Nearly nine in ten (87.7%) apprentices and trainees who complete their training are employed afterwards, with those who secure full-time work earning a median annual income of $59 600, according to a new report released today by the National Centre for Vocational Education Research (NCVER).
The report Apprentice and Trainee Experience and Destinations 2019 also shows that for those employed full-time after their training, the median annual income of completers was $12,700 more than for non-completers.
“Outcomes for completers in trade occupations are particularly good, with 91.5 percent employed after training and 84.2 percent in full-time work with a median annual income $62 800,” said Simon Walker, Managing Director, NCVER.
“Completers in non-trade occupations also do well, with 85.0 percent employed after training and 59.9 percent in full-time work earning a median annual income of $54 700.”
The report shows there are a range of reasons why apprentices and trainees don’t complete their training, from realising they don’t like the work to not getting on with the boss or other people in their workplace.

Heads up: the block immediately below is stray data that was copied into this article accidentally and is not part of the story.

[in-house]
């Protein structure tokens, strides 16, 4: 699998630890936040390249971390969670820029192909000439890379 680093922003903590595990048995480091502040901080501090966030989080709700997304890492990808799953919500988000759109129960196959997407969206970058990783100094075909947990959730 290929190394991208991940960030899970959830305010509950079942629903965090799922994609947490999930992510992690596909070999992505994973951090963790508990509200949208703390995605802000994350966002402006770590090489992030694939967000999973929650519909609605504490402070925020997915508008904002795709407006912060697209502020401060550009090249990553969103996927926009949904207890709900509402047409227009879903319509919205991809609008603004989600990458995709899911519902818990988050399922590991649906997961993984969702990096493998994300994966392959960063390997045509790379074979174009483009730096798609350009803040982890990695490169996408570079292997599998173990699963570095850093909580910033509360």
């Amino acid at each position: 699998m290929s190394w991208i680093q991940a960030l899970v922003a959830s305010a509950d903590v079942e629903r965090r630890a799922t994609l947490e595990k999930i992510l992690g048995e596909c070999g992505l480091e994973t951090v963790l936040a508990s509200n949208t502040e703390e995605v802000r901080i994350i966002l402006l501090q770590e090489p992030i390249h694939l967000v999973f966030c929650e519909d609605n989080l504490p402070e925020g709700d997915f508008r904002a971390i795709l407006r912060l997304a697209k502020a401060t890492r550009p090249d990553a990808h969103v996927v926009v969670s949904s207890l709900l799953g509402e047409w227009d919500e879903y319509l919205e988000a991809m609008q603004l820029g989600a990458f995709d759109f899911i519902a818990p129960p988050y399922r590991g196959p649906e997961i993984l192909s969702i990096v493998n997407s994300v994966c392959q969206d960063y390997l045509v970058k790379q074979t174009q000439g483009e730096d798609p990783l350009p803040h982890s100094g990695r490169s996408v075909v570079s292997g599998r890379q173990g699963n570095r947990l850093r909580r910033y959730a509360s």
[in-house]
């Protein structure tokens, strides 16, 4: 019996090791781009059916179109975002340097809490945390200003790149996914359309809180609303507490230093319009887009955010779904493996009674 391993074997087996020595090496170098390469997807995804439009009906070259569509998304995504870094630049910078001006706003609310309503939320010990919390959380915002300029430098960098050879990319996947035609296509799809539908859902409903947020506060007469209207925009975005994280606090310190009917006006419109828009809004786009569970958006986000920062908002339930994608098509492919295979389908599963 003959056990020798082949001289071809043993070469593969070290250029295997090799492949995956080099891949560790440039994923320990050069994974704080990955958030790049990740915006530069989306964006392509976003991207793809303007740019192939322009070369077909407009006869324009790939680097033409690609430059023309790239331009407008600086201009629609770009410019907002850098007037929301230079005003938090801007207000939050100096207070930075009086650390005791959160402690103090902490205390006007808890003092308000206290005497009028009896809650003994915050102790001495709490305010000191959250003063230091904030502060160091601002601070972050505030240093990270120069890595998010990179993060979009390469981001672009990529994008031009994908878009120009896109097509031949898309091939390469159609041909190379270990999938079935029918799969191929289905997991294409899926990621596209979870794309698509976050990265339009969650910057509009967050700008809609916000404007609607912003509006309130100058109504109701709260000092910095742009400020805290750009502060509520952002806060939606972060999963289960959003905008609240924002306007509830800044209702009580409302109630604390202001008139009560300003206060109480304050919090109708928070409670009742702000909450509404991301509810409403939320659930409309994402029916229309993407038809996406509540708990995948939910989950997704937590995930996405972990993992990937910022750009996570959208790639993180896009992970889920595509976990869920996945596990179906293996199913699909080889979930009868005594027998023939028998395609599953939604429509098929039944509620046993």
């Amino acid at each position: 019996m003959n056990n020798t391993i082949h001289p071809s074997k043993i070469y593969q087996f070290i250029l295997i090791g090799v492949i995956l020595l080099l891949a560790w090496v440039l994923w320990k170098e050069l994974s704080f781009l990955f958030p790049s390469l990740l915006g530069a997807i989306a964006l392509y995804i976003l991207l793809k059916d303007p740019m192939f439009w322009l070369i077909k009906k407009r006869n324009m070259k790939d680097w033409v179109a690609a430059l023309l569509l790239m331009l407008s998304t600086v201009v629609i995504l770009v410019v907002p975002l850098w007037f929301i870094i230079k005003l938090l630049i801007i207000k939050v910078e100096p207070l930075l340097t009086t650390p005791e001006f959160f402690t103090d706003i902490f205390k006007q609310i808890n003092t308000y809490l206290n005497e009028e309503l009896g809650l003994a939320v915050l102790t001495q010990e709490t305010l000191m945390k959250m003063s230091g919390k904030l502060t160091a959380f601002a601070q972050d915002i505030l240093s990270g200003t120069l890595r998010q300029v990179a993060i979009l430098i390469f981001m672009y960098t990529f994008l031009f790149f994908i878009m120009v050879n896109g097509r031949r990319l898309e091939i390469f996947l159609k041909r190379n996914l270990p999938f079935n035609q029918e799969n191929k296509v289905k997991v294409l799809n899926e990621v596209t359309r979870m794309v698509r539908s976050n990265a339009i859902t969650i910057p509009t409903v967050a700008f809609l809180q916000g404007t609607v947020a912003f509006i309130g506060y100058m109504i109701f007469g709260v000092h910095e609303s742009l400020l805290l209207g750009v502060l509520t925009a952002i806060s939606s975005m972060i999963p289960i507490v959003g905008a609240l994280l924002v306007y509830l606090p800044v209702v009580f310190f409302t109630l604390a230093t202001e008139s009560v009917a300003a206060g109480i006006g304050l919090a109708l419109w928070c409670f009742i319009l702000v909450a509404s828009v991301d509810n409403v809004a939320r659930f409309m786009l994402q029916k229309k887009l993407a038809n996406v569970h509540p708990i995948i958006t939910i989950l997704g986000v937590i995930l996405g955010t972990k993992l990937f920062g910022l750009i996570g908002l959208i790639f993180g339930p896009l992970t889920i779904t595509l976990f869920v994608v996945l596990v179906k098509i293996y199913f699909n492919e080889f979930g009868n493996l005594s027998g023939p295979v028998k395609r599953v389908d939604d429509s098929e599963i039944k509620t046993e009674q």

Apprentice and Trainee Experience and Destinations 2019 summarises the responses of over 11 000 apprentices and trainees who completed (completers) or cancelled or withdrew (non-completers) from an apprenticeship or traineeship during 2018.
The data was collected in mid-2019 as part of the Apprentice and Trainee Experience and Destination Survey.
The full report and more information about the survey are available on our Portal.
For more information on apprentice and trainee commencement and completion rates, view the latest Apprentices and Trainees 2019 quarterly report, released in early December.
For more general information on VET student outcomes and satisfaction with training, view VET student outcomes 2019.
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About NCVER: we are the principal provider of research, statistics and data on Australia’s VET sector. Our services help promote better understanding of VET and assist policy-makers, practitioners, industry, training providers, and students to make informed decisions.
This work has been produced by NCVER on behalf of the Australian Government and state and territory governments, with funding provided through the Australian Government Department for Employment, Skills, Small and Family Business.